Benjamin Franklin's Junto
Dudley R. Herschbach
I was born in San Jose, California, on June 18, 1932, the first of what would be a lively brood of six kids. In my boyhood we lived in what was then a rural area of fruit trees, a few miles out in the country. For years I milked a cow, fed the pigs and chickens, and during summers picked prunes, apricots, and walnuts. From an early age I loved to read but was also very involved in outdoor activities, scouting and sports. My interest in science was excited at age eleven by an article on astronomy in National Geographic. For the next few years, I regularly made star maps and snuck out at night to make observations from a locust tree in our backyard.
In high school I took all the science and mathematics courses offered. Chemistry I found at first puzzling, and then most intriguing, thanks to a superb teacher. I also worked at a weekly newspaper, writing articles and setting type; it was then that I became a fan of Benjamin Franklin. Football was my favorite sport; perhaps that presaged my later pursuit of molecular collisions. Like most of my classmates, I did not expect to attend college; none of my known relatives had graduated from a university. However, my teachers and coaches encouraged me to go and I received offers of football scholarships from some schools to which I had not even applied for admission.
At Stanford University I found a new world with vastly broader intellectual horizons than I had imagined. Although I gladly played freshman football, after that season the lab and library already became for me much the more exciting playground. I completed a bachelor's degree in mathematics in 1954 and a masters in chemistry in 1955, went on to graduate school at Harvard to do a masters in physics in 1956 and a Ph.D. in chemical physics in 1958. Then I became a faculty member at the University of California, Berkeley, and undertook to study chemical reactions by means of molecular beams. That involved crossing two tenuous streams of reactant molecules within a vacuum chamber and attempting to detect product molecules formed in single-collisions occurring in the zone of intersection of the beams. Some senior colleagues said my research students and I were pursuing "lunatic fringe" of chemistry. At the time, it was a fair assessment.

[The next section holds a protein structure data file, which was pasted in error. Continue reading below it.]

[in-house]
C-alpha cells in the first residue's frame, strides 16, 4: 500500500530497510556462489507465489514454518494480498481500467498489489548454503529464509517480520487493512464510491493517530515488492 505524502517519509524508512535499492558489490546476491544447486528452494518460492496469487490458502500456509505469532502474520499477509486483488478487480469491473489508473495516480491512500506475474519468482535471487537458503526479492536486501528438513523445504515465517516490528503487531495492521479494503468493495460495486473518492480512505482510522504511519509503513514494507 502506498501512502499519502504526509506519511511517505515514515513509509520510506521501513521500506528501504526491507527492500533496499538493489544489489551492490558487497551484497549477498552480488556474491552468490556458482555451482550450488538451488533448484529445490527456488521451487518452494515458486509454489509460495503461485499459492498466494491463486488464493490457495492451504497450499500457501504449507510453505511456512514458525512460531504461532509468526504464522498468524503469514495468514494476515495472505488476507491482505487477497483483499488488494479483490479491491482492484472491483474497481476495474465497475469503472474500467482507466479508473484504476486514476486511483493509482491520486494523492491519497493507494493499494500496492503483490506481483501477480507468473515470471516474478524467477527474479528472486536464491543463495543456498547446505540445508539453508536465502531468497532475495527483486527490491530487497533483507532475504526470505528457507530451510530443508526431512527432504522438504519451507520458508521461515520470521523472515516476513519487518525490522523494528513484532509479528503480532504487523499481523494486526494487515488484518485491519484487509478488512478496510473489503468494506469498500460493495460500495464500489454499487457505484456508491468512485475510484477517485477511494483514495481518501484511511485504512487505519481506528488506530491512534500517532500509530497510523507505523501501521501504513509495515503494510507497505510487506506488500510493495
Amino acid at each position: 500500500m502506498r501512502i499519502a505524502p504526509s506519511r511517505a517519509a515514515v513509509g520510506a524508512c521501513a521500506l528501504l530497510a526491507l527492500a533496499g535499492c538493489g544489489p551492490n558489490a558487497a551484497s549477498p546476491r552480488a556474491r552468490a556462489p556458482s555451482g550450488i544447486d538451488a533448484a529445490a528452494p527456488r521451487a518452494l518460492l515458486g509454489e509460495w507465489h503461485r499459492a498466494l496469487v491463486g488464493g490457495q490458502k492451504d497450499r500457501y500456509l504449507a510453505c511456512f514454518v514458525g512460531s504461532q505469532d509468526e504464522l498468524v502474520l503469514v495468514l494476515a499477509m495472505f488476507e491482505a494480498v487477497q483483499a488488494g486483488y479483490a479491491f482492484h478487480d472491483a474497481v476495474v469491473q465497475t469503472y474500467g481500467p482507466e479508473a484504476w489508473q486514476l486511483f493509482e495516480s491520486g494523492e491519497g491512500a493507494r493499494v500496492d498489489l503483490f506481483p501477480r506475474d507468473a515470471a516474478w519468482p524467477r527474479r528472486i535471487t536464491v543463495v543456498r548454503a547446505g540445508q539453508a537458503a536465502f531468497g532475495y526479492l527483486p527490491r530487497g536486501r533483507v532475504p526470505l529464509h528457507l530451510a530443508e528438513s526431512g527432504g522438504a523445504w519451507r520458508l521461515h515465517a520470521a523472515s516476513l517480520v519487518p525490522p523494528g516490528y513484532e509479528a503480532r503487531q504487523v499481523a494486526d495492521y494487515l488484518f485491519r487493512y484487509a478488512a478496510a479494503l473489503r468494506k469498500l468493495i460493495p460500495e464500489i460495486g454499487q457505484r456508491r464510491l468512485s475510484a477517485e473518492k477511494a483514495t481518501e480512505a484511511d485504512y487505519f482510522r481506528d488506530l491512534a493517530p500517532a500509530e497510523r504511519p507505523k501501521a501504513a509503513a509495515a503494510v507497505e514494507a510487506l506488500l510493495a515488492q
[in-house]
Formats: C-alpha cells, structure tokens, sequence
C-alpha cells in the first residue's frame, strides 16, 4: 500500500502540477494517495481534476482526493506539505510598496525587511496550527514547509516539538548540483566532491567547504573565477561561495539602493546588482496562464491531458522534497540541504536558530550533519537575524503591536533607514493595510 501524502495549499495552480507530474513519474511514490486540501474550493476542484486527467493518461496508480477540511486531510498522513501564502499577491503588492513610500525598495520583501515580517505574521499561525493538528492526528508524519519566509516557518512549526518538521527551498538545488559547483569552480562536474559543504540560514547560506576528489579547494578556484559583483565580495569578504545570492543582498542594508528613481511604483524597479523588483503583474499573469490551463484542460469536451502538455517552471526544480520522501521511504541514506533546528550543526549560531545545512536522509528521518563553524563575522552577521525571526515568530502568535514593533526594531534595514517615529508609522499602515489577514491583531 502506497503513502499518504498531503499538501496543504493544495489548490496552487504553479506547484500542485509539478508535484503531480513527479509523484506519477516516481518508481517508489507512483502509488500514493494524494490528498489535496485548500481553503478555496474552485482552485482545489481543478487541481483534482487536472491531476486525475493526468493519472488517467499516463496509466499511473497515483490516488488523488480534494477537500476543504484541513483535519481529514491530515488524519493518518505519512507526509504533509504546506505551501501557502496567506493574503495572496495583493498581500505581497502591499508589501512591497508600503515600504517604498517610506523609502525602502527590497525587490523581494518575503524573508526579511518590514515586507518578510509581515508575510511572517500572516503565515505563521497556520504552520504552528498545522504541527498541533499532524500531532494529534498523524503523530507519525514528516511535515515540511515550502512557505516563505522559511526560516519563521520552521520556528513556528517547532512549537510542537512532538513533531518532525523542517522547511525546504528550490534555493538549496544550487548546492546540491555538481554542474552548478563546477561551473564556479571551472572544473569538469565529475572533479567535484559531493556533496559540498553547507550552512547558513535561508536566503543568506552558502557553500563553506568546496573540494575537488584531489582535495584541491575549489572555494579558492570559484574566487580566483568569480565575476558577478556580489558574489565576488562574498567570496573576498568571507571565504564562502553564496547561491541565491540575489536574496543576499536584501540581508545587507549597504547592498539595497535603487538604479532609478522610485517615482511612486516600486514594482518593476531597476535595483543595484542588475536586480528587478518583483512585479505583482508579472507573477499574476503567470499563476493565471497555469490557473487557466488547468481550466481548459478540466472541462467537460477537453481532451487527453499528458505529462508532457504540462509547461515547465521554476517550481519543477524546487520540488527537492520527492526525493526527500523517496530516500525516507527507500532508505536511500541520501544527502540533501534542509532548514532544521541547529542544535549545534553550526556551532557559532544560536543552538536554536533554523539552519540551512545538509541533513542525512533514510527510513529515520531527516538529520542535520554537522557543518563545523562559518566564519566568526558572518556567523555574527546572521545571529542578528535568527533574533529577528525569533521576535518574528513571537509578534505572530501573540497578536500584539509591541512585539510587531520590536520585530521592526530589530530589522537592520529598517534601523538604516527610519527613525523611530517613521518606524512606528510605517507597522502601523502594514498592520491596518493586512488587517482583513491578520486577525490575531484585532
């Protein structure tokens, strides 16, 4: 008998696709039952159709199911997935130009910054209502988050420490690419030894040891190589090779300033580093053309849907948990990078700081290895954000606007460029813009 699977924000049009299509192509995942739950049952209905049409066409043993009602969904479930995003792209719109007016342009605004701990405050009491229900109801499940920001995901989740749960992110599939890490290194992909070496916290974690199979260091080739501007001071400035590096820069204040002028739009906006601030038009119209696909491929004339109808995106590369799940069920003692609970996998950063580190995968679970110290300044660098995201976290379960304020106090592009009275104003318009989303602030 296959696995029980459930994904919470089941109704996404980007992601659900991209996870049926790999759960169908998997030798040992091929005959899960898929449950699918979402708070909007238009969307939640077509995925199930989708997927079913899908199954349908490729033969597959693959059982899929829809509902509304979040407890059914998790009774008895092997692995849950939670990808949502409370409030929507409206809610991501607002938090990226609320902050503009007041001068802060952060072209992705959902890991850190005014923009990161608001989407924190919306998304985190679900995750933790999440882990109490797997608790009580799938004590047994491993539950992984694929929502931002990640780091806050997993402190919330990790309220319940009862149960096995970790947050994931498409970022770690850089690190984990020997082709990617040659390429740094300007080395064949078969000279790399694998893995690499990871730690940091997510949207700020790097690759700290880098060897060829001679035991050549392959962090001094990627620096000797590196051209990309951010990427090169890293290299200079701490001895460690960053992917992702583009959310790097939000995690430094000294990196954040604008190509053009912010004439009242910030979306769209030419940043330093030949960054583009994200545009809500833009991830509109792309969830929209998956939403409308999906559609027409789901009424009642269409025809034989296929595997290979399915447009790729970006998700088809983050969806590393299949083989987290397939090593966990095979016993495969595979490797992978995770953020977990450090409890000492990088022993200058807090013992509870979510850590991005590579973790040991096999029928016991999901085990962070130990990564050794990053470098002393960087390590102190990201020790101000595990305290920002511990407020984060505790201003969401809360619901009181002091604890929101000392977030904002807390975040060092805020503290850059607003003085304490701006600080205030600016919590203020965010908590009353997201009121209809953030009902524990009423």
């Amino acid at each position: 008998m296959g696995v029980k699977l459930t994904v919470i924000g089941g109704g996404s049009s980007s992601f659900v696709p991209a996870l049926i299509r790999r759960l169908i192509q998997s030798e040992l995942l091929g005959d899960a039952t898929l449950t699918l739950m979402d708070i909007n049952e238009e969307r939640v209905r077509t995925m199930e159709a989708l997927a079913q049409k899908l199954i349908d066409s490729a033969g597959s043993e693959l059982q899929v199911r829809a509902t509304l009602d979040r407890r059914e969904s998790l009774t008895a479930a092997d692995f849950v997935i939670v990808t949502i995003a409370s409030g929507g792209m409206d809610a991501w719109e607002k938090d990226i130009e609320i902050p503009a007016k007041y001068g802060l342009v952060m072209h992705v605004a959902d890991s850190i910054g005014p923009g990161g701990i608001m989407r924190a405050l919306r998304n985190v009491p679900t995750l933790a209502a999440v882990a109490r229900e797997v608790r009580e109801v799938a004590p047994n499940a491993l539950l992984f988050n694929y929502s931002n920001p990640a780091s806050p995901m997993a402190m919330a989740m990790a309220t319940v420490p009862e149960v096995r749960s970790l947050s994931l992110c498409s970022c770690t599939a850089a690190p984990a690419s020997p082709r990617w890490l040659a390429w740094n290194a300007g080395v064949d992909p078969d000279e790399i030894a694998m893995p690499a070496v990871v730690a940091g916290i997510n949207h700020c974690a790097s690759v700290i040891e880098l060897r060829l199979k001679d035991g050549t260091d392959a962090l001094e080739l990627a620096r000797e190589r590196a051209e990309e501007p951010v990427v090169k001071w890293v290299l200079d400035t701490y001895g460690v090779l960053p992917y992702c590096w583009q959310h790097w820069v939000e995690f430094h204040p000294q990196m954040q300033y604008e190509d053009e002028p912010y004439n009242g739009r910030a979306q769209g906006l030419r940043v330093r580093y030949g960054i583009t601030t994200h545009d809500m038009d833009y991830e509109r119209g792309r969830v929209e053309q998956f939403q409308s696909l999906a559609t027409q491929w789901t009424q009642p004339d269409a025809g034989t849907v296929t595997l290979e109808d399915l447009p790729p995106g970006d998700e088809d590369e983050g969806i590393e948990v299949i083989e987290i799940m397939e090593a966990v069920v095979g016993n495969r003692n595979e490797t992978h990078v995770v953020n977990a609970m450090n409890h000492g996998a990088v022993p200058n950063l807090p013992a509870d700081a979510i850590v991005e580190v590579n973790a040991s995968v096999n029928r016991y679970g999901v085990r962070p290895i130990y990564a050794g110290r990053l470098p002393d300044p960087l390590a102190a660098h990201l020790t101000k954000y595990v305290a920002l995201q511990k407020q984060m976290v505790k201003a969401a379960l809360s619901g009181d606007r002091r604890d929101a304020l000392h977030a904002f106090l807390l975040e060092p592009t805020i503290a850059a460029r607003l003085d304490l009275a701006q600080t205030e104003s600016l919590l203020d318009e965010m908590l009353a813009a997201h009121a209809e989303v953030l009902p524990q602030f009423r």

However, this new field of molecular reaction dynamics flourished remarkably, especially after I returned to Harvard on the faculty in 1963. The method enabled a great deal to be learned about the forces that govern the making and breaking of chemical bonds, and how those result from the electronic structure of the molecules. Thereby it elucidated the most fundamental processes of chemistry.
This and other research adventures have been great fun, enhanced by the pleasure of teamwork with students and colleagues. I have much enjoyed teaching, particularly general chemistry for first-year students, my most challenging assignment. In recent years, I have been taking part in efforts to improve K-16 science education and public understanding of science; this involves many talks and TV programs, some of them featuring Benjamin Franklin. The most notable aspect of my career, I have found, is not the Nobel Prize of 1986 but my recent appearance as a guest voice on The Simpsons.